The proliferation of discursive footnotes in law review articles for as long as we can remember has been joined by a similar proliferation in briefs and judicial opinions over the past generation. The victim is the reader, whose eyes must go back and forth from text to footnote.1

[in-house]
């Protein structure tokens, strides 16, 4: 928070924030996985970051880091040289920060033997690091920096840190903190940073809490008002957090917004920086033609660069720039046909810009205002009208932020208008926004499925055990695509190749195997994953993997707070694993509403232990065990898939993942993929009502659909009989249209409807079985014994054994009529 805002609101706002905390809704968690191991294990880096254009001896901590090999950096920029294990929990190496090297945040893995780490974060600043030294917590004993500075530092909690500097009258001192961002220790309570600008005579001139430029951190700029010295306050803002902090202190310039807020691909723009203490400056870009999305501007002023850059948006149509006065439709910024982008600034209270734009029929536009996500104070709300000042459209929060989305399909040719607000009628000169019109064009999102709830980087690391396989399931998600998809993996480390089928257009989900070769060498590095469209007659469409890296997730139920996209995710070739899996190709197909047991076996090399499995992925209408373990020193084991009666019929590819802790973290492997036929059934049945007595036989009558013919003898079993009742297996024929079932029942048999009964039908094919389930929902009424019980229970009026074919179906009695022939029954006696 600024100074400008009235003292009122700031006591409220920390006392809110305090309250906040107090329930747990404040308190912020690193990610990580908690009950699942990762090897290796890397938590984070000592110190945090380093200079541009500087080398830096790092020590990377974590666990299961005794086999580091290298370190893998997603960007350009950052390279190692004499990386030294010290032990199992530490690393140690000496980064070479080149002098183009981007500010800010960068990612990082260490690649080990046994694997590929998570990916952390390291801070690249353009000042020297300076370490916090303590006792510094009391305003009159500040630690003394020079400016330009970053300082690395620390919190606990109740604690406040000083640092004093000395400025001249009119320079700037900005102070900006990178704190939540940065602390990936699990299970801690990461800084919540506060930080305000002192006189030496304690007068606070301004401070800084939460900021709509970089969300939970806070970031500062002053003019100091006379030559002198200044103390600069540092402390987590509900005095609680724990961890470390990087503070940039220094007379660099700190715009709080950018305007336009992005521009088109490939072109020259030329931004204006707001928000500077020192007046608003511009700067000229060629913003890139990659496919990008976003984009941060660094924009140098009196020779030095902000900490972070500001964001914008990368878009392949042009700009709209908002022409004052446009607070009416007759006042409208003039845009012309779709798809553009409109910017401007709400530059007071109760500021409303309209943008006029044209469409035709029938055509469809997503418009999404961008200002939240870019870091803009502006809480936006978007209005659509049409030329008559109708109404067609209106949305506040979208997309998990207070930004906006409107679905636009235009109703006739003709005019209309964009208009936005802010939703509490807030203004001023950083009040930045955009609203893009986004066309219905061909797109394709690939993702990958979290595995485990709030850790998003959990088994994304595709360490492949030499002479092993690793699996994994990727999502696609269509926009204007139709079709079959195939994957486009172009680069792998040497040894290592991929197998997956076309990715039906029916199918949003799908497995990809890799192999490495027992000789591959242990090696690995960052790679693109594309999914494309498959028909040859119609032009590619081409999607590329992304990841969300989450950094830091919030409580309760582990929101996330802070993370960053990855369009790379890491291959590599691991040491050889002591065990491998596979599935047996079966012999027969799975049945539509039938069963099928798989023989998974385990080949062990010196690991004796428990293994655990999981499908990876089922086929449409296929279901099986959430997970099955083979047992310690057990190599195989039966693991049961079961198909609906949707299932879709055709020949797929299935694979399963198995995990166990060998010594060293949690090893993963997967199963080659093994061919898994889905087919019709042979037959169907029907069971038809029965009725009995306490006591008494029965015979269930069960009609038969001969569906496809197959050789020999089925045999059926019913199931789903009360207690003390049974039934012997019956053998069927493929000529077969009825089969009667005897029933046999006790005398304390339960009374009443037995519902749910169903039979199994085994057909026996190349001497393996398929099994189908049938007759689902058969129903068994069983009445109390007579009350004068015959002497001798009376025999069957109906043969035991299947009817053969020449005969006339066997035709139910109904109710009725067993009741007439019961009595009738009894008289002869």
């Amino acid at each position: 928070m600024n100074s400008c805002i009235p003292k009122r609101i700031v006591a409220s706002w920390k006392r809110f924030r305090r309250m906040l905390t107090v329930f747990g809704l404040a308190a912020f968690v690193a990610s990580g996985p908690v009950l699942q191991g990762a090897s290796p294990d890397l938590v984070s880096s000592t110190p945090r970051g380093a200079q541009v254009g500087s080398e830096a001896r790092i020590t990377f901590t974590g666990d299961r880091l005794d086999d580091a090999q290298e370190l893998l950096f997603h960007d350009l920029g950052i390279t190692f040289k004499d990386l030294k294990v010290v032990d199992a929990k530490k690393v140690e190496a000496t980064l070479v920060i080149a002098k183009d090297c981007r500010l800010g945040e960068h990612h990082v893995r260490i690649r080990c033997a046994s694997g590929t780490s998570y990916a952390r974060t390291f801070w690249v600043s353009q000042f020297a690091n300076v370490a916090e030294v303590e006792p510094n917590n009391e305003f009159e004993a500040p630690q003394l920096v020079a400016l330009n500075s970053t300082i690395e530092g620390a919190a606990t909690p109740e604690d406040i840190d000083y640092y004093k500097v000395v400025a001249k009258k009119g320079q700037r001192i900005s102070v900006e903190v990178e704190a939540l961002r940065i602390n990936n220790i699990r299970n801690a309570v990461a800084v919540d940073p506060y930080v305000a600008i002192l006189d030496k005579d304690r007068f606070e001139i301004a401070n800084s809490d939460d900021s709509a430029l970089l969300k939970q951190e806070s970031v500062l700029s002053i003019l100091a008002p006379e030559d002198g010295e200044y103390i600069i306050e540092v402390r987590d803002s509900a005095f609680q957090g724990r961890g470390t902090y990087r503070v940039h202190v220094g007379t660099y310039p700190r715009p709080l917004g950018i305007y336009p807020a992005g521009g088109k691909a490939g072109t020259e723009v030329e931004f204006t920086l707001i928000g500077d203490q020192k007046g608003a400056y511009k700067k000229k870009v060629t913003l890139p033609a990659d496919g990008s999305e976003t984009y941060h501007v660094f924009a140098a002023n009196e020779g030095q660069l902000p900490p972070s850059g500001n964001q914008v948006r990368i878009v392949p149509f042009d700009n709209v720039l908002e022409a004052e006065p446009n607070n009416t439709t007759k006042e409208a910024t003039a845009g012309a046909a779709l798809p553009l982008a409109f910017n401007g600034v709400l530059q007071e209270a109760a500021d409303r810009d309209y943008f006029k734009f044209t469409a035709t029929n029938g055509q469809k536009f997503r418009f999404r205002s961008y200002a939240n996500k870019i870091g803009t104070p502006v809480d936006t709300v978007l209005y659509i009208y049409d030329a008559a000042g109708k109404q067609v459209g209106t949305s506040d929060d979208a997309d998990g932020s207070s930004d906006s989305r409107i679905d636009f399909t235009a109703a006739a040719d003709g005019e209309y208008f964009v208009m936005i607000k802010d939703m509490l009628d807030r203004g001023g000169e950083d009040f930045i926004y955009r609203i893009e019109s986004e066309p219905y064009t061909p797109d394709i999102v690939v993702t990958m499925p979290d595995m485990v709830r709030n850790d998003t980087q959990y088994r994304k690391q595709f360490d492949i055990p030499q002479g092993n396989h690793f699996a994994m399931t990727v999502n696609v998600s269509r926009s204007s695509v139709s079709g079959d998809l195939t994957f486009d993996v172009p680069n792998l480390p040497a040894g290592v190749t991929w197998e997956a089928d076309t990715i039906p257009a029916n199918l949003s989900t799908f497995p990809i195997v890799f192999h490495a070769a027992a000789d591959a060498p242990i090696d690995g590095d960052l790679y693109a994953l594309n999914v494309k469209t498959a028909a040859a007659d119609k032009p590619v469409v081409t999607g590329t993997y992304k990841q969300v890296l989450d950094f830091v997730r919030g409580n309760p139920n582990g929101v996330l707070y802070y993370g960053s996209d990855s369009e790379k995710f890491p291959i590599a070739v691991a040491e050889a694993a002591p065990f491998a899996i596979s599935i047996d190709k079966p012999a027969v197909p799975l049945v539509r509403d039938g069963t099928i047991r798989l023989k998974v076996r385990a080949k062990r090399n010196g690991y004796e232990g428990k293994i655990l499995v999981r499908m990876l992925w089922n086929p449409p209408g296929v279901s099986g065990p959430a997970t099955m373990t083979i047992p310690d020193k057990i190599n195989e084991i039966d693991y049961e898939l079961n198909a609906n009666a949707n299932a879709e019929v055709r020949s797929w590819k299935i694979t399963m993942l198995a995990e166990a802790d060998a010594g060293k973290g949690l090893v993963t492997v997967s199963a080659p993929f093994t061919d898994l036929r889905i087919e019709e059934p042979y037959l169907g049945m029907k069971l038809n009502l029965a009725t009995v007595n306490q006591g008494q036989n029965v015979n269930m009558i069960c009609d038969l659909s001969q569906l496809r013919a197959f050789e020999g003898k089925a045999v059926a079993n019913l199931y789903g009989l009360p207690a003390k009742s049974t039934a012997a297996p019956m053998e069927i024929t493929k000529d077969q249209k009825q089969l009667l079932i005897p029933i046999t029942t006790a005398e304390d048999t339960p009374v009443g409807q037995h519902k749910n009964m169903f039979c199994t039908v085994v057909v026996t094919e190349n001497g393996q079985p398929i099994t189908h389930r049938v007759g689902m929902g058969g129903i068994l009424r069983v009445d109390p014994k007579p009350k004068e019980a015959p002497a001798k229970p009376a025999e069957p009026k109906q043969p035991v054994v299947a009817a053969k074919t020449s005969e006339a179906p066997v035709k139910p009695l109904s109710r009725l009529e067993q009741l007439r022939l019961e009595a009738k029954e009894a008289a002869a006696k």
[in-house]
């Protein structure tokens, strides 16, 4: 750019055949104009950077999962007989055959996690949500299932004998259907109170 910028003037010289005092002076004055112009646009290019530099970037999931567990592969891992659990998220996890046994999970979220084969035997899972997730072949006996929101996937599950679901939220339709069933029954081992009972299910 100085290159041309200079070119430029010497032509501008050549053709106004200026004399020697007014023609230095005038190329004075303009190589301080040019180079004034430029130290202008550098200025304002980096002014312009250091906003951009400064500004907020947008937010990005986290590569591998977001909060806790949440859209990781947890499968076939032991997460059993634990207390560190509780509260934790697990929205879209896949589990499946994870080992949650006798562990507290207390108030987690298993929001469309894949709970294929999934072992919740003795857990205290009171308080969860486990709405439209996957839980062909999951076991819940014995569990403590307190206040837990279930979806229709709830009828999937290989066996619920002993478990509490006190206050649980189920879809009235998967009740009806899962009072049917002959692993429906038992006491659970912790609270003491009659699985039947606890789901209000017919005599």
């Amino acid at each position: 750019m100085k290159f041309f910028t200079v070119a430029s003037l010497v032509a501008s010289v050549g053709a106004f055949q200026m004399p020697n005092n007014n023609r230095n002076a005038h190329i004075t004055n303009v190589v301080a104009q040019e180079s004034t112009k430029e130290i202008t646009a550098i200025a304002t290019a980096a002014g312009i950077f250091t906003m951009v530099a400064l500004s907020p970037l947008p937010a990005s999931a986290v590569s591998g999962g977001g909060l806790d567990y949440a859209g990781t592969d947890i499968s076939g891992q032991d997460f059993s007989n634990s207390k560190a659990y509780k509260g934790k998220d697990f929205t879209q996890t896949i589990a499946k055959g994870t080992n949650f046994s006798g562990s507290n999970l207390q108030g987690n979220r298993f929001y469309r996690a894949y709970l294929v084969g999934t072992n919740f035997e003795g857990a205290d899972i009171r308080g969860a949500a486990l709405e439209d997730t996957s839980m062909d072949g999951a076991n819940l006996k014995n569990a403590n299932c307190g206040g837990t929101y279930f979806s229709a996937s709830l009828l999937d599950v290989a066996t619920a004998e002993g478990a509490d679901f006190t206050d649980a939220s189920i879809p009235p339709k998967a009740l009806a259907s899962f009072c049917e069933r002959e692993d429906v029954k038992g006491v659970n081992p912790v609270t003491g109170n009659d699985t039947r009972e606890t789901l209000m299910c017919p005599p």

So why not use footnotes for what they were traditionally used for: to give a citation for the assertion in the text? Ironically, for case citations, this is the one thing that has long stayed in the text for both lawyers and judges.